Last summer I made rose petal tagliatelle. Rouge coloured dough sweetened by the natural sugars in the petals.
For the Swiss Italian Festival I had decided to make rose petal tagliatelle for a singing and dancing event I had organised.
Last spring was hot and fierce and many flowers had begun to bloom, so I took a chance with the weather, perhaps by late October there would be rose petals for me to harvest.
This spring is cold, windy, full of wet, aqueous, sodden, teary weather. Calendulas however are in full bloom; full of tangerine, cantaloupe and carroty tincture.
Ruby had asked if she could come and make pasta with me one day.
I said let’s wait until I have my island bench then we can make it in comfort.
Let’s wait until I have done some more tree planting then we can do it with ease.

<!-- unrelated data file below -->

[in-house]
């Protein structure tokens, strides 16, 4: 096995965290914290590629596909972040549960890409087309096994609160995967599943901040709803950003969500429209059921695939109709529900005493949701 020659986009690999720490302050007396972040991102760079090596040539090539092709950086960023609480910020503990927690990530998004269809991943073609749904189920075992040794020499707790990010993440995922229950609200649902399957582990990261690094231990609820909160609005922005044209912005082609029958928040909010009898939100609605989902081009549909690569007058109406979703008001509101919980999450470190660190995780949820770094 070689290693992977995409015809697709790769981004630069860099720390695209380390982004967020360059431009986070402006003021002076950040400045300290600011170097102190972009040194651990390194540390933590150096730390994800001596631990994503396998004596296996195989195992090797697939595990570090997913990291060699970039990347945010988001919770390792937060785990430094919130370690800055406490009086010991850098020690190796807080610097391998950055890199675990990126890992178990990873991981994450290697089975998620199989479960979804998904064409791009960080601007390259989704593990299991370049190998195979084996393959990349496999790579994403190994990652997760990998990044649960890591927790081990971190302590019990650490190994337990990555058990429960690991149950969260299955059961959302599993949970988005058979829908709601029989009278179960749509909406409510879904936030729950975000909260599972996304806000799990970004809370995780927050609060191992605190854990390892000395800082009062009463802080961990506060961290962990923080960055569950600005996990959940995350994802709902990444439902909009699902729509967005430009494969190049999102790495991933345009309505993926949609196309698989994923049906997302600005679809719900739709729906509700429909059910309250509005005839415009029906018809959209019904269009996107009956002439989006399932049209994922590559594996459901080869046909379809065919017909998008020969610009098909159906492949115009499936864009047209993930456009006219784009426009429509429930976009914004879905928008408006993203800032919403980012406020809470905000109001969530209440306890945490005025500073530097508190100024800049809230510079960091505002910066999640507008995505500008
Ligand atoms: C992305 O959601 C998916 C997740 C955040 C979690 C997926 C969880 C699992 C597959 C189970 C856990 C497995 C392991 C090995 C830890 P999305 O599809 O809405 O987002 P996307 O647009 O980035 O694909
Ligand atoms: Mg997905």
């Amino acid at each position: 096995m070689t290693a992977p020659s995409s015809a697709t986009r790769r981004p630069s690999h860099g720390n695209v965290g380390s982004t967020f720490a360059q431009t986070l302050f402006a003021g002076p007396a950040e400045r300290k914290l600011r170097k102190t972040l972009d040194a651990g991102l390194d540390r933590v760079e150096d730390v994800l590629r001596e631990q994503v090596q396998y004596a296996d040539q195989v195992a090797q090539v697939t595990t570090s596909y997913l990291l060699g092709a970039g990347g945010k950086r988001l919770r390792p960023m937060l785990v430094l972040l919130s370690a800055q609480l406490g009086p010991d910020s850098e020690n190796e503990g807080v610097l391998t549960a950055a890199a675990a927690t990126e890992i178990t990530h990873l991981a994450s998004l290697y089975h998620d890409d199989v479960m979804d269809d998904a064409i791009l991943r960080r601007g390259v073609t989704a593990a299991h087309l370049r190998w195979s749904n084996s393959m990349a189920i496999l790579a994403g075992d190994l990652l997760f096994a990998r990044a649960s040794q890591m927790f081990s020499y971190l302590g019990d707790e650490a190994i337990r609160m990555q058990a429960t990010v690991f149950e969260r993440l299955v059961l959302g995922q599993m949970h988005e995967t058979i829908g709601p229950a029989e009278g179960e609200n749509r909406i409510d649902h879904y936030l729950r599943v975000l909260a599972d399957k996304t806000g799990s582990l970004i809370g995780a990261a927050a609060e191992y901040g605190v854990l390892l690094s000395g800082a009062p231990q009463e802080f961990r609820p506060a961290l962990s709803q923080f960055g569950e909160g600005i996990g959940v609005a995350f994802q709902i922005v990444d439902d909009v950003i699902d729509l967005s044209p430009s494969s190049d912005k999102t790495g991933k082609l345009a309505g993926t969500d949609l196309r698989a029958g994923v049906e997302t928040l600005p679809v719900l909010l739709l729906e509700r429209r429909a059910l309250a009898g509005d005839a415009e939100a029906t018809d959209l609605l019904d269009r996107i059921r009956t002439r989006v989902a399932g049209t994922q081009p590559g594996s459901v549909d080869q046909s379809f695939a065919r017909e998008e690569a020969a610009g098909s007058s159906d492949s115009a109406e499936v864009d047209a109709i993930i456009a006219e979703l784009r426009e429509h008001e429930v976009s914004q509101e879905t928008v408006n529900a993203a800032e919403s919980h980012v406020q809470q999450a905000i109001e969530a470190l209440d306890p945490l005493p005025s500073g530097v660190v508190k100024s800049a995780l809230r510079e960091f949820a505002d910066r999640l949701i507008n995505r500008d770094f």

Let’s pause until the moons align, until the sun is bright, until the pobblebonks call, let’s wait…
Let’s rest until the triglochin flowers, the paths are dry, my heart is full…but then the Swiss Italian Festival date and my dancing and singing tagliatelle night was approaching. And I needed to make pasta enough for fifteen.
Ruby wore calendula the day we made pasta. With a bow in her hair and full of zing and zest. I wondered how much I would need to teach her, if hours might pass with me showing Ruby the ropes: how to feed the dough into the machine, how to guide it through without a tare.
Within minutes she was doing laps, swimming deep and fast and vigorous. Guiding the silky dough through with accuracy and confidence; introducing innovative techniques for ensuring the pasta would not spread too wide.
Within hours and with Alison there to help us both, Ruby made two and half kilos of calendula petal tagliatelle.
And I laden with satisfaction and admiration, relaxed and at ease…began to wash the dishes.